Last week I spoke over Skype with Lewis Dartnell, author, presenter and Professor of Science Communication with the University of Westminster, best known to the public as a popular science writer and author of The Knowledge: How to Rebuild our World from Scratch.
GJ: Can you start with telling me a bit about yourself?
LD: I am a professor at the University of Westminster in Science Communications. My role is split fifty-fifty, with the first half involving writing books, doing bits and pieces on radio and TV, giving education and science outreach lectures to the public and schools. The other part of my time is spent on research in astrobiology which is all about looking at the possibility of live beyond the earth. I’ve come from a biology background and I focus on if there could be life on mars, hardy bacterial life, how would we go about detecting it. What tests would we build to look for signs of life, to look for biosignatures. I have two PHD students in my lab at the moment working on different biosignature detection equipment and techniques to look into the possibility of Martian life.
GJ: Wow, that’s real frontier science.
LD: It gets me out of bed in the morning, it’s interesting.
GJ: What sort of books do you write and how did you come to publishing your work?
LD: All of my books so far, Origins is now my fourth book published, I essentially wrote the books I wanted to read but realised didn’t exist yet. My first book was Life in the Universe Beginners Guide, a general popular science introduction to this new field of astrobiology about where we think alien life is most likely to be found. My second book was an illustrated children’s book for Dorling and Kingsley called My Tourist Guide to the Solar System and Beyond. It was very big and colourful with lots of lovely graphics and illustrations and is all about if you could take a holiday anywhere in space, where would you go and what be the unique adventure activities you could do in these different planets. Although it was all very fun and very colourful, it had real planetary science behind the adventure holidays I described. And my last book, The Knowledge, was about how you could reboot civilisation after an apocalypses. It is a thought experiment book on scientific discoveries and technological inventions throughout human history that have enabled us to build the world that we all live in today.
GJ: Which I have read and thoroughly enjoyed, as did my ten year old son.
LD: Thank you very much.
GJ: I am a fan of a popular science books. Would you call it a popular science book?
LD: That’s exactly what it is. It’s a book for the general public.
GJ: You present in schools and lecture at popular events about popular science. How important do think it is for those non-scientifically minded people to engage to with science theory and how it shapes the world around us?
LD: Yeah, clearly I think it’s important, but some of the answers can sound quite po-faced. I think it’s important to communicate science to the public, not so that they can learn particular facts and figures, it’s not like educating the public because they don’t understand something. I think it’s more about engaging the public with what science is being done because a lot of it is being paid for by tax payers money, but also to give people a bit more of a BS detection ability by talking about science and scientific method and how scientists view the world and test things to find out what more likely to be true. If people start applying the same kind of critical thinking to their everyday lives we might have fewer people who refuse to vaccinate their children or make what I would think to be quite bad decisions in their lives for themselves and for all of us. But I think there is also other very good reasons to get involved in science communication and the only reason I became a scientist is because when I was seven or eight years old someone inspired me. I was much younger and they fired up my imagination and my enthusiasm which took me down this path. So a lot of it is paying it back to the community, but ultimately I do it because I enjoy doing it and get a great deal of satisfaction out of giving a talk at a school and having a million and one questions fired at me afterwards from the kids who start to think about the subjects.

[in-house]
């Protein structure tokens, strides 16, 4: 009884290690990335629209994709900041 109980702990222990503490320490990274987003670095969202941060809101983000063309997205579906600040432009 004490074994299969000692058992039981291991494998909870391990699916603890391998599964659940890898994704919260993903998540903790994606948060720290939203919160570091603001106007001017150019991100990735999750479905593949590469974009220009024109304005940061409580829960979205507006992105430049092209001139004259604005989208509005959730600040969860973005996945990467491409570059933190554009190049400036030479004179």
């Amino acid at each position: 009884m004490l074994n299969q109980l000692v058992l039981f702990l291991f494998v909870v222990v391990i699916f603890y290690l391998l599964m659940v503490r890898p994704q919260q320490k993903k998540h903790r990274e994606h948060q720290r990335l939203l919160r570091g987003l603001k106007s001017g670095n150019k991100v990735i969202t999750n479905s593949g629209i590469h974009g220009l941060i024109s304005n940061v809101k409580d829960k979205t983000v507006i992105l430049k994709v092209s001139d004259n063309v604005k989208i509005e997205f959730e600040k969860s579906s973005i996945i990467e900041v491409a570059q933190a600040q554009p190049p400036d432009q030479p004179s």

GJ: I write fiction about the apocalypse and I really like your take on the long term effects of an apocalypse and how we could rebuild. I do something called a Bug Out Bag which is just a bit of a tongue in cheek bag that you can grab if you need to run out of the building. In the UK it’s something you’re not likely to need but in places where there’s active volcanos, or you live in earthquake regions, it’s something that needs real attention. You’ve given me some more ideas what I should put in the bag for the immediate future, including the book itself just in case it really goes wrong.
Are you fearful of an apocalyptic event or do you think we are reasonably secure in our current way of life?
LD: It should be clear that The Knowledge is not really an actual manual for preppers. I don’t really think the world is about to end. I think the notion of the apocalypse and all that we take for granted in our lives is a really good vehicle for peering behind the curtain of the world and seeing how it works behind the scenes and where all the things we use on a day to day basis come from, where they’re made and how difficult to find they would be if you had to start doing that for yourself. So that’s what I was really exploring with The Knowledge.